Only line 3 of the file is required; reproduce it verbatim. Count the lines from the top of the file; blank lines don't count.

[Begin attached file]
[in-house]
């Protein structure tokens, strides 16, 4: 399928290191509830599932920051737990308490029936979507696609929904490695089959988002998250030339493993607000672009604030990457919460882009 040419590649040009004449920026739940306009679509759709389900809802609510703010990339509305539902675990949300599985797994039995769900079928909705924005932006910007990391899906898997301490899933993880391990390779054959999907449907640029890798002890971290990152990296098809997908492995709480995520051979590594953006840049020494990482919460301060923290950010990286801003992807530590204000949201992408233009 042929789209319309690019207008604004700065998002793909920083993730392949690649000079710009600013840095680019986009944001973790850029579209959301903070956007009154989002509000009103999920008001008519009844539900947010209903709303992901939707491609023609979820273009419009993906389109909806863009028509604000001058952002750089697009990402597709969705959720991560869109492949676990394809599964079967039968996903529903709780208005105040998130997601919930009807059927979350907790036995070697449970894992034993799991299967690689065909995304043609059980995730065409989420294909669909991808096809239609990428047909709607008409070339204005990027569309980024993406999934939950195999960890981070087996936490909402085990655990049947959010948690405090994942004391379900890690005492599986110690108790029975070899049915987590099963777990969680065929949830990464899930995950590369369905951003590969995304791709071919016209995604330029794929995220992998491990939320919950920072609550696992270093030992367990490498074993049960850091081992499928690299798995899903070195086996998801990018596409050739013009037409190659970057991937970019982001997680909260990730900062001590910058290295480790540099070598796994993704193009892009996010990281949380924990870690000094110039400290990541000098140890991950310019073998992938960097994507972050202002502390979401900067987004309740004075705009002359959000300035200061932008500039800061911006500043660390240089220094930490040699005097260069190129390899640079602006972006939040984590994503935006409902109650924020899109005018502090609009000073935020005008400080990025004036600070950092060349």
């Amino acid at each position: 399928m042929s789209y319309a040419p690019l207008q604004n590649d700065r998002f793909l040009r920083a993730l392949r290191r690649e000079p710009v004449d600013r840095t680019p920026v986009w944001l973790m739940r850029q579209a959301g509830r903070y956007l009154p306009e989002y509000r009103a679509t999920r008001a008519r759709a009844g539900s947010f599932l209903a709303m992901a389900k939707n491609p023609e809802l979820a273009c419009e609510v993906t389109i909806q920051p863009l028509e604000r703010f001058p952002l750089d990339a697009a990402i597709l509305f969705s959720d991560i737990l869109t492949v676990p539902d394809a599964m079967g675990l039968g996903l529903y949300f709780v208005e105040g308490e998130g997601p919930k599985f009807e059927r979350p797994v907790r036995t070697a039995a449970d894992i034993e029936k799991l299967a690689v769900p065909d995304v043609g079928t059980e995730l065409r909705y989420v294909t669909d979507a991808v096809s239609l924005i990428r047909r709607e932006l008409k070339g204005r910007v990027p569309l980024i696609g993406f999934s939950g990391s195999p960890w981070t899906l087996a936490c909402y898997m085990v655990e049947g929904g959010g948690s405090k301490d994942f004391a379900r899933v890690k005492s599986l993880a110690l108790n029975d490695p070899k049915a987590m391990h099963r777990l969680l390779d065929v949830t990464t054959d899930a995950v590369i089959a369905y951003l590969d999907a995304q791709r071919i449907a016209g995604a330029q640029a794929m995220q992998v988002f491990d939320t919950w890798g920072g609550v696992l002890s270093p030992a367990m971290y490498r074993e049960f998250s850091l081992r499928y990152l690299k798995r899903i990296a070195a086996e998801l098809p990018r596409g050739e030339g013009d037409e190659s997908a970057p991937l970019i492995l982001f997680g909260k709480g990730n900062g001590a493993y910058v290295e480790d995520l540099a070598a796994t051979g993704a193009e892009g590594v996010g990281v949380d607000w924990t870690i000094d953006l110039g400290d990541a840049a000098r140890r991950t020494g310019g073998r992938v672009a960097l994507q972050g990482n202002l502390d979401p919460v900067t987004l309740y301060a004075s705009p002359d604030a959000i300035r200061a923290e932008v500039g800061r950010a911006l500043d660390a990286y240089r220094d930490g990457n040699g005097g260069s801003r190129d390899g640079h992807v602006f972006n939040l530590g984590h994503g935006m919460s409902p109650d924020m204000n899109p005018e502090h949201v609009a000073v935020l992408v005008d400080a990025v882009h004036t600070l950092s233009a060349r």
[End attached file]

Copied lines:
């Amino acid at each position: 399928m042929s789209y319309a040419p690019l207008q604004n590649d700065r998002f793909l040009r920083a993730l392949r290191r690649e000079p710009v004449d600013r840095t680019p920026v986009w944001l973790m739940r850029q579209a959301g509830r903070y956007l009154p306009e989002y509000r009103a679509t999920r008001a008519r759709a009844g539900s947010f599932l209903a709303m992901a389900k939707n491609p023609e809802l979820a273009c419009e609510v993906t389109i909806q920051p863009l028509e604000r703010f001058p952002l750089d990339a697009a990402i597709l509305f969705s959720d991560i737990l869109t492949v676990p539902d394809a599964m079967g675990l039968g996903l529903y949300f709780v208005e105040g308490e998130g997601p919930k599985f009807e059927r979350p797994v907790r036995t070697a039995a449970d894992i034993e029936k799991l299967a690689v769900p065909d995304v043609g079928t059980e995730l065409r909705y989420v294909t669909d979507a991808v096809s239609l924005i990428r047909r709607e932006l008409k070339g204005r910007v990027p569309l980024i696609g993406f999934s939950g990391s195999p960890w981070t899906l087996a936490c909402y898997m085990v655990e049947g929904g959010g948690s405090k301490d994942f004391a379900r899933v890690k005492s599986l993880a110690l108790n029975d490695p070899k049915a987590m391990h099963r777990l969680l390779d065929v949830t990464t054959d899930a995950v590369i089959a369905y951003l590969d999907a995304q791709r071919i449907a016209g995604a330029q640029a794929m995220q992998v988002f491990d939320t919950w890798g920072g609550v696992l002890s270093p030992a367990m971290y490498r074993e049960f998250s850091l081992r499928y990152l690299k798995r899903i990296a070195a086996e998801l098809p990018r596409g050739e030339g013009d037409e190659s997908a970057p991937l970019i492995l982001f997680g909260k709480g990730n900062g001590a493993y910058v290295e480790d995520l540099a070598a796994t051979g993704a193009e892009g590594v996010g990281v949380d607000w924990t870690i000094d953006l110039g400290d990541a840049a000098r140890r991950t020494g310019g073998r992938v672009a960097l994507q972050g990482n202002l502390d979401p919460v900067t987004l309740y301060a004075s705009p002359d604030a959000i300035r200061a923290e932008v500039g800061r950010a911006l500043d660390a990286y240089r220094d930490g990457n040699g005097g260069s801003r190129d390899g640079h992807v602006f972006n939040l530590g984590h994503g935006m919460s409902p109650d924020m204000n899109p005018e502090h949201v609009a000073v935020l992408v005008d400080a990025v882009h004036t600070l950092s233009a060349r």